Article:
Kate Bulkley, Media Analyst.

Brands take the direct route

By Kate Bulkley

Broadcast News

For Broadcast July 01, 2010

As the number of TV programmes funded by advertisers continues to rise, brands and their agencies have become proactive in suggesting ideas for content, as Kate Bulkley reports.

Not only is there more advertiser-funded content on air than ever before, but both the brands and commercial broadcasters are becoming savvier in how they work together.

Already, the likes of Red Bull, Britvic, O2 and their agencies are approaching broadcasters directly with content ideas - but does this relationship threaten, or at least reshape, the role of the independent TV producer?

Katherine Marlow, content partnership planner for ITV, admits that it is sometimes better when the commercial department talks directly to the brands first, because if an indie producer brings a show to the table fully funded, the broadcaster’s commercial department has less flexibility.

“It’s a really complicated process so sometimes it’s better if we can go direct to the brand,” says Marlow.

ITV has worked with O2 and Apple’s iTunes on event-led TV programmes, including O2-backed Countdown To Midnight for ITV1, and the iTunes Festival for ITV2.

“Our ambition is to develop direct partnerships with brands because of the leverage they can give us in terms of access to talent or whatever it may be,” Marlow adds. “We’re having a lot more client-direct conversations and, in some ways, that can work better for us because they can be more open about their assets, like their mailing list or what they can do online.”

For their part, independent production companies will always have, at the very least, a basic role in the production of advertiser-funded programming (AFP) because, under Ofcom rules, brands cannot directly produce TV shows.

Additionally, indies such as Tiger Aspect, RDF and Shine are already developing sophisticated commercial departments to cultivate relationships with brands and agencies (see Tiger Aspect case study below).

According to the media agencies brokering deals for their brands, the relationship dynamics between broadcasters, brands and indies are changing - but not in a way that gives one more control over the other.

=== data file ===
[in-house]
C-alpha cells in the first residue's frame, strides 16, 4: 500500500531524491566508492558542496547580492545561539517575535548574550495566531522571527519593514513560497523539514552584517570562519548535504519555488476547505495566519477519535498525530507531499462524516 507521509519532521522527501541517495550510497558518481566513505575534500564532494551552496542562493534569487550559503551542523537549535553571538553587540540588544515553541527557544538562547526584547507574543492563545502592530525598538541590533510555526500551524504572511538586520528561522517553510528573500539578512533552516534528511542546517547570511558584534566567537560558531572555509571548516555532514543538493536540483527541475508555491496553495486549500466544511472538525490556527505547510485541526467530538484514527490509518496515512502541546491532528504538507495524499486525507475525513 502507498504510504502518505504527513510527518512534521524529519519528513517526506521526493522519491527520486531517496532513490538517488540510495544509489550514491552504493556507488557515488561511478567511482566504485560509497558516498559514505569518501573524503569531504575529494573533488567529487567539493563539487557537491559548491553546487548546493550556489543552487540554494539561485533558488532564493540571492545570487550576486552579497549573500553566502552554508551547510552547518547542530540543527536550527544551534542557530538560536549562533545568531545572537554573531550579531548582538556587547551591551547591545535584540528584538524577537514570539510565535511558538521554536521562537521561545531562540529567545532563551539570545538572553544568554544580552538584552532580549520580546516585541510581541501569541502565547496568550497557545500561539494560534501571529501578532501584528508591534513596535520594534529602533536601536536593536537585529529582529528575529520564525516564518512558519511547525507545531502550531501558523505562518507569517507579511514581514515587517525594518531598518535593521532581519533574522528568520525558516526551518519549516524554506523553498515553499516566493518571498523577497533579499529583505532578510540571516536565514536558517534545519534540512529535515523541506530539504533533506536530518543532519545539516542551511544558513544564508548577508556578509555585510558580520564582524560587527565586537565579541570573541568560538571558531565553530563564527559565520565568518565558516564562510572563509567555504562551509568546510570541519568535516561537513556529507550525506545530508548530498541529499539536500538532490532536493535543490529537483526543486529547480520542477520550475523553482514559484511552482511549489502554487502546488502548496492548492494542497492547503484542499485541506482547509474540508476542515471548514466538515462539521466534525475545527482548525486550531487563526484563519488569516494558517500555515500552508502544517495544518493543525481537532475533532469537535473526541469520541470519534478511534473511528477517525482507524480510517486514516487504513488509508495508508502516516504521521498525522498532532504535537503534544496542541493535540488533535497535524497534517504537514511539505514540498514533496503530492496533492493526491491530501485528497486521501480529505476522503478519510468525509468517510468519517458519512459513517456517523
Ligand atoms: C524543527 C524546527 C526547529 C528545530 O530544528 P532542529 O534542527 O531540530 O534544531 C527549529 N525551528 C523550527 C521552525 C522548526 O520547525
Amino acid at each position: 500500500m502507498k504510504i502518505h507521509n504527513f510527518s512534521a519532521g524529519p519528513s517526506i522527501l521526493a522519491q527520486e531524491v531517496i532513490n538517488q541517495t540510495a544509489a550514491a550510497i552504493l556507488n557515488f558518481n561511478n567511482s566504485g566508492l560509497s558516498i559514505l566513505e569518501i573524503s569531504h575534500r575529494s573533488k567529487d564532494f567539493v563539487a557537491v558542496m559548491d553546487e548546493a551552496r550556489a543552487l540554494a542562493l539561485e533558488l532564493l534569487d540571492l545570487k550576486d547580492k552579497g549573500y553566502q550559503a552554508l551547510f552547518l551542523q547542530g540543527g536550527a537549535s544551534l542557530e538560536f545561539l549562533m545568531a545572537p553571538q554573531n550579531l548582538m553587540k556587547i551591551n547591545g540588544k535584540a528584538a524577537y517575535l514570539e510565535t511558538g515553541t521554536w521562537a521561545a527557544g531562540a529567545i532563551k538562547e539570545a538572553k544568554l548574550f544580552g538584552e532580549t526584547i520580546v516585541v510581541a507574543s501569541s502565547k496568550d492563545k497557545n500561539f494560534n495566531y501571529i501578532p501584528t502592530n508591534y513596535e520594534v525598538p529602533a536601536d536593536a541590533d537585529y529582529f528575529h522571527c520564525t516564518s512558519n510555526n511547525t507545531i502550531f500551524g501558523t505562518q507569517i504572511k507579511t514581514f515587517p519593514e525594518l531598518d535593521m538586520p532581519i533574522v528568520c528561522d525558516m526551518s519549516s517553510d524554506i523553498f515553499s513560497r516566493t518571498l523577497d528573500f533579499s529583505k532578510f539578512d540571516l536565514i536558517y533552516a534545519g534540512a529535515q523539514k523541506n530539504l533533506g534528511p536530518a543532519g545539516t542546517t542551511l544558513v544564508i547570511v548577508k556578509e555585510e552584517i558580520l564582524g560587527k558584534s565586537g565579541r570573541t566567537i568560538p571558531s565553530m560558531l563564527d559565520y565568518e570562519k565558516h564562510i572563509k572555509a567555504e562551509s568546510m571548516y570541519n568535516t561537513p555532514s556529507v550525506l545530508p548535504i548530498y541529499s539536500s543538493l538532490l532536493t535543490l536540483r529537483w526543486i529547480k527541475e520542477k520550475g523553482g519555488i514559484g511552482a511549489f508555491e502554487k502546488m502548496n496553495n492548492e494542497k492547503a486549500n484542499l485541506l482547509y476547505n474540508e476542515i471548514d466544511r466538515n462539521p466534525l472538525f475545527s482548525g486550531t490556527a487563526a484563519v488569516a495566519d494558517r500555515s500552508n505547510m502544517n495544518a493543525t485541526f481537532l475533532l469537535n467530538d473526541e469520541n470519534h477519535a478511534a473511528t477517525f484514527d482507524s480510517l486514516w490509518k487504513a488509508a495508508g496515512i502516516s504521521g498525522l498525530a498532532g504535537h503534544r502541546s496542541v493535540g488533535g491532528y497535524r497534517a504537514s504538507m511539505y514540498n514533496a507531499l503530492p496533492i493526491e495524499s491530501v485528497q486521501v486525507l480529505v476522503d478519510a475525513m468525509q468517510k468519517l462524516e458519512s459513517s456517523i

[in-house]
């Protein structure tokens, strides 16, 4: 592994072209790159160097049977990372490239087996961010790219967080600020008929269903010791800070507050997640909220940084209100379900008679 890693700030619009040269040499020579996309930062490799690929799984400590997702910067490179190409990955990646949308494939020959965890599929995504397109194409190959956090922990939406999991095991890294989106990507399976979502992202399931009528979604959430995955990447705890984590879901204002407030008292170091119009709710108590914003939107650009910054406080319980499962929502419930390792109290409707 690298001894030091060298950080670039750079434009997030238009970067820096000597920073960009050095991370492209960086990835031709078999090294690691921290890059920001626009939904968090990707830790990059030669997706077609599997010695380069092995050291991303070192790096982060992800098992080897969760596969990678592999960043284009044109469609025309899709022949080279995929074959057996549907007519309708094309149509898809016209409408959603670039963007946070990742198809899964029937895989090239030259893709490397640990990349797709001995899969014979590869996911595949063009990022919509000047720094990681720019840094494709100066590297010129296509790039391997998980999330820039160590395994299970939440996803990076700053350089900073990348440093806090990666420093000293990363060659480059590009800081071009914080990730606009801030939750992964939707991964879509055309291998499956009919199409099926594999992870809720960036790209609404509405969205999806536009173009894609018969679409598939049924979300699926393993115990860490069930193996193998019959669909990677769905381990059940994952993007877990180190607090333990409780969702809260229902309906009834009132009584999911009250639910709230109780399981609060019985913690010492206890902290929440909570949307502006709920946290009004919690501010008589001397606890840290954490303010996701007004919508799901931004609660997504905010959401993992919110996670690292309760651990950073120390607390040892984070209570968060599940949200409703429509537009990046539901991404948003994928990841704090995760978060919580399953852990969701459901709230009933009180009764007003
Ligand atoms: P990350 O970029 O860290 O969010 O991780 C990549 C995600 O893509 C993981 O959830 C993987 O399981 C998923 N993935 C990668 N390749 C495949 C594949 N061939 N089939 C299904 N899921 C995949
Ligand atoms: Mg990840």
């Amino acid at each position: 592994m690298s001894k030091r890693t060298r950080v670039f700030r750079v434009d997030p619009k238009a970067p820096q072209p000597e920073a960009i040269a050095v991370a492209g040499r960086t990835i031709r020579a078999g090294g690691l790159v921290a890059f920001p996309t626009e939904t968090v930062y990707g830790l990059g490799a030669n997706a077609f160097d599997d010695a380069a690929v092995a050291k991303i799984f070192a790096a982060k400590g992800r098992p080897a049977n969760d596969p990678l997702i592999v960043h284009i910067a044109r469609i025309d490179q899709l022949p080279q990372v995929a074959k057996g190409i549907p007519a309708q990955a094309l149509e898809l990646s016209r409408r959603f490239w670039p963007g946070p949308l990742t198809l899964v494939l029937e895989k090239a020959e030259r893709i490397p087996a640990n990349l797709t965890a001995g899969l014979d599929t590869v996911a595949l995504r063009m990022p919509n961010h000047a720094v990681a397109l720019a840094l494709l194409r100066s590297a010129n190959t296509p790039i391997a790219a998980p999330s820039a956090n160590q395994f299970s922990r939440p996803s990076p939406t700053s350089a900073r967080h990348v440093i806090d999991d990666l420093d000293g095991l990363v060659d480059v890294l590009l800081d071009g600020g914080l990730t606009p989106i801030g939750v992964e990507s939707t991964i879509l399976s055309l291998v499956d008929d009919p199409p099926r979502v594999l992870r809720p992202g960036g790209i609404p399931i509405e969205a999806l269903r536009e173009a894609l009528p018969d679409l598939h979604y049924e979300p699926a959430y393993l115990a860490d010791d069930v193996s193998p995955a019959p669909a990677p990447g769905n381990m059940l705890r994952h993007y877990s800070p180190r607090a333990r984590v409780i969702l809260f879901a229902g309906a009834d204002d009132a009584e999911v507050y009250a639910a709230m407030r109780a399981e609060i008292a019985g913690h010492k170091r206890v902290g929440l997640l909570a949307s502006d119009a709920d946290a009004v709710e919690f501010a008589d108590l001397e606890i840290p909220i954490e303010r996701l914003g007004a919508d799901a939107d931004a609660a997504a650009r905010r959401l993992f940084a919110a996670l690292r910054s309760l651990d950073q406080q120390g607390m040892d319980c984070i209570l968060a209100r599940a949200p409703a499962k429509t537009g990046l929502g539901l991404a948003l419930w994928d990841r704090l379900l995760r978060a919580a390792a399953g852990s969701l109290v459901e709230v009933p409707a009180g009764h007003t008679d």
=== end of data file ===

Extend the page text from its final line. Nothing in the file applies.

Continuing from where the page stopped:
Group M Entertainment, part of WPP, is a co-producer with Shine for Five’s Don’t Stop Believing, and the company is also involved in the distribution of the show internationally.

“I don’t see it as one side gaining and one side losing. It’s more like a collaborative spirit in the marketplace,” says Richard Foster, managing director of Group M’s content arm.

However, Channel 4 director of sales Andy Barnes warns that, as welcome as they are, these relationships require careful balancing and co-ordination. Late last year, an ad-funded programme almost clashed with an over-arching sponsorship Channel 4 had with another brand - a situation Barnes has remedied with the institution of a new monthly meeting between the commissioners and the commercial side of Channel 4.

“The interest in AFP is coming from all sides, so what we are trying to do is make sure the right hand knows what the left hand is doing,” says Barnes.

Return on investment

ITV’s Marlow thinks that brands are beginning to understand much better the way in which television programming works, and the result is that they want a bigger piece of the pie.

“If an AFP series comes back, brands generally want more of a stake in it because they took the initial risk to fund it. They are certainly showing a lot more interest and are being a lot more savvy about it.”

She adds that in the indie/brand/broadcaster dynamic it is still important for the broadcaster to maintain editorial control. “The brand needs to be a good fit with the show and not a cheap media buy. We also need to maintain creative control - we can’t have a brand’s colours creeping in or holding a particular mobile phone. The point of the brand is to have funding in place and we, as editorial, decide on the format and who creates it.”

One brand that has pioneered the direct approach with broadcasters is Red Bull. The drinks brand is now funding the third year of Red Bull’s X-Fighters World Tour on UKTV’s Dave channel.